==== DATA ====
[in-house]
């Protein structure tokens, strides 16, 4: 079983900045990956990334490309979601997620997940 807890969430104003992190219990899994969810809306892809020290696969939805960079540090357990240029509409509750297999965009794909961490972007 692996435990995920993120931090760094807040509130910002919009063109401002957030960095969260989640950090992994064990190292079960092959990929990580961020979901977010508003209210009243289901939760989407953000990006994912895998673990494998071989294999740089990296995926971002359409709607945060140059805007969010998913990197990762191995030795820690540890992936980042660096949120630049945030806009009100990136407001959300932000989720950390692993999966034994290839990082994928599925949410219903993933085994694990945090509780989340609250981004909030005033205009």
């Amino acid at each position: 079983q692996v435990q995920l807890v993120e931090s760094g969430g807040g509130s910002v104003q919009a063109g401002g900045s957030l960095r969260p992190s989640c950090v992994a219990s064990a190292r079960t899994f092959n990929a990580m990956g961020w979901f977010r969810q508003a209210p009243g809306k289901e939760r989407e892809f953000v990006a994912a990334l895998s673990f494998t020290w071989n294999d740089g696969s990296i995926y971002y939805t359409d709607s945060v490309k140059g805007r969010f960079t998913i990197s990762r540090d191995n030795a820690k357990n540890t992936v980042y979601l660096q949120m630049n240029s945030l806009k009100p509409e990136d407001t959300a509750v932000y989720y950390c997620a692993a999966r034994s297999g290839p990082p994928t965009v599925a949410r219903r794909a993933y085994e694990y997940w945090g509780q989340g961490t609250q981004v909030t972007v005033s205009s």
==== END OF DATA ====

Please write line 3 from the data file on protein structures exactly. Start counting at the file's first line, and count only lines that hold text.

């Amino acid at each position: 079983q692996v435990q995920l807890v993120e931090s760094g969430g807040g509130s910002v104003q919009a063109g401002g900045s957030l960095r969260p992190s989640c950090v992994a219990s064990a190292r079960t899994f092959n990929a990580m990956g961020w979901f977010r969810q508003a209210p009243g809306k289901e939760r989407e892809f953000v990006a994912a990334l895998s673990f494998t020290w071989n294999d740089g696969s990296i995926y971002y939805t359409d709607s945060v490309k140059g805007r969010f960079t998913i990197s990762r540090d191995n030795a820690k357990n540890t992936v980042y979601l660096q949120m630049n240029s945030l806009k009100p509409e990136d407001t959300a509750v932000y989720y950390c997620a692993a999966r034994s297999g290839p990082p994928t965009v599925a949410r219903r794909a993933y085994e694990y997940w945090g509780q989340g961490t609250q981004v909030t972007v005033s205009s």